Bay Area organizers of the local presentation of Violins of Hope, a traveling program that links the music and history of the Holocaust, want to hear from Northern Californians who have a string instrument with a war-era story attached to it.
Violins of Hope was founded by the father and son team of Amnon and Avshalom Weinstein, violin makers who collect violins, violas and cellos once played by musicians who either survived or died in the Holocaust. The collection tours the world so that they may be played again by the musicians of today and to educate the general public about what transpired under the Nazi regime.
“If you think about it,” program co-founder Avshi Weinstein said, “almost every [concentration] camp had an orchestra. Do you have any idea how many instruments should be out there? Thousands, easily thousands.”
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One of those instruments came to light in 2018, when Weinstein was in the Bay Area to raise funds. A woman from Phoenix showed up with a violin “that belonged to her mother-in-law, who was saved by the Kindertransport. That violin will make its debut as a playable instrument” at Bay Area concerts this month, said Patricia Kristof Moy, executive director and producer of the local program.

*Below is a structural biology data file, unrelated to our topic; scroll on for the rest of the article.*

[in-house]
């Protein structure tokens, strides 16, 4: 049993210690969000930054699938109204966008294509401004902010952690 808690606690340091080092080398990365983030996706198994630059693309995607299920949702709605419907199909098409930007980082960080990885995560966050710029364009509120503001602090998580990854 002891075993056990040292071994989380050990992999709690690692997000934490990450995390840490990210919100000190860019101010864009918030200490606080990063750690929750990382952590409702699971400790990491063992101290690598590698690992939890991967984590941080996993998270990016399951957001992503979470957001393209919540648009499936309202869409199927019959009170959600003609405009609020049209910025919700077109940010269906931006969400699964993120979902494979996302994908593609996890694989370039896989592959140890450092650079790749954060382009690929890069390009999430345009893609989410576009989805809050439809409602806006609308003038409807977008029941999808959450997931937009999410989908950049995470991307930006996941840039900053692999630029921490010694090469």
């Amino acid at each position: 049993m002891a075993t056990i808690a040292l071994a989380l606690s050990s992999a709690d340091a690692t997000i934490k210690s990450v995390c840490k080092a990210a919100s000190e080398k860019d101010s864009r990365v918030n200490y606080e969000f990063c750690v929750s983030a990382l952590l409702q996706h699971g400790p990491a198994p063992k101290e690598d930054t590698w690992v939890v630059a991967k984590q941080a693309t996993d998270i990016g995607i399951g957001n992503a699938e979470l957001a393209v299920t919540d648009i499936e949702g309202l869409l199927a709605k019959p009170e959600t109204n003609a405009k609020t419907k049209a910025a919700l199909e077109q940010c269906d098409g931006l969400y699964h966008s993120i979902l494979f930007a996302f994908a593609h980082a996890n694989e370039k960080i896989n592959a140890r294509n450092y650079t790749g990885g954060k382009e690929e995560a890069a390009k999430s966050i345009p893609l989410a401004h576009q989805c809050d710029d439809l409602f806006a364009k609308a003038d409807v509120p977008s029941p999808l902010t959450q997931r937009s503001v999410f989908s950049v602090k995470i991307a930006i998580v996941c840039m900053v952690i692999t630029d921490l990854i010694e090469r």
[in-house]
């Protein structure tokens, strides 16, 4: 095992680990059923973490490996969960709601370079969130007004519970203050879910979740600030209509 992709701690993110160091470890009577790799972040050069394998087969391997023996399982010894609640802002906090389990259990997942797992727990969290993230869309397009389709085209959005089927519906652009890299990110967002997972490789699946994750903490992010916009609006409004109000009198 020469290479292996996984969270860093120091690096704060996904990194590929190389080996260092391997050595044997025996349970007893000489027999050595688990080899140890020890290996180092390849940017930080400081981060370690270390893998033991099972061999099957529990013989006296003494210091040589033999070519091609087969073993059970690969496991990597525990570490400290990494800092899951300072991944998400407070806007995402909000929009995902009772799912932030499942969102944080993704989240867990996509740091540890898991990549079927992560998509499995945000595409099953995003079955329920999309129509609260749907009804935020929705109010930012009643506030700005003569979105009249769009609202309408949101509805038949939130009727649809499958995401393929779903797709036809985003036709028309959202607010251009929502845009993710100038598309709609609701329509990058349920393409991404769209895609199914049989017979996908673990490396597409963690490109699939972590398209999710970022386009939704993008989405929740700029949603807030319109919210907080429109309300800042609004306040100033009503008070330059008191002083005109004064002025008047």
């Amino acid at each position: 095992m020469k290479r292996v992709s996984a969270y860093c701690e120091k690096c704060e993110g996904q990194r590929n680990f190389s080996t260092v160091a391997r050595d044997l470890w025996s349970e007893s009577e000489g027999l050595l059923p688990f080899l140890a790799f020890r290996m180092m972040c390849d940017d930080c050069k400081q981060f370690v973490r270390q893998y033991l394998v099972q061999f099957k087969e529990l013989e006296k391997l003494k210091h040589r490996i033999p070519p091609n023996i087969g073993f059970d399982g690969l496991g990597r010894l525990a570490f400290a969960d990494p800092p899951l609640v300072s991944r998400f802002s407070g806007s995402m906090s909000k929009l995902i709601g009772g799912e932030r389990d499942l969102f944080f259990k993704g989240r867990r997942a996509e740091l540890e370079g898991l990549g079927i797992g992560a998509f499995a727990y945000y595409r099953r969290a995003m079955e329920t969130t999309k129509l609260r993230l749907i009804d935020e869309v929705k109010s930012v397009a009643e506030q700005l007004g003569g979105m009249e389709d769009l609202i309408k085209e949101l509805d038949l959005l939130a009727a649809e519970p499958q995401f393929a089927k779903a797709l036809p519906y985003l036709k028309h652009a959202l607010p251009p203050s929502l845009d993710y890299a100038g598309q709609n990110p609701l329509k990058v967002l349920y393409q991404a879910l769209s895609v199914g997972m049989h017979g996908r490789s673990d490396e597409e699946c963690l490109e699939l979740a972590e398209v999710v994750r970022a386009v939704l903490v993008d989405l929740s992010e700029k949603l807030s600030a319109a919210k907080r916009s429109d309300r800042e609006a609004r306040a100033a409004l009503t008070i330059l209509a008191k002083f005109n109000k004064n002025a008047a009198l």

In that light, she is putting out a call for any storied instruments from the Holocaust era that were either played by a survivor or had a strong connection to a survivor or a soldier. Any families who believe they may have such an instrument and wish to donate to the collection are being encouraged to initiate contact.
“We’d love to have them presented to the Weinsteins when they’re here,” Kristof Moy said of any potential donations.
People who wish to offer an instrument for inspection can email [email protected] or call (650) 762-1130.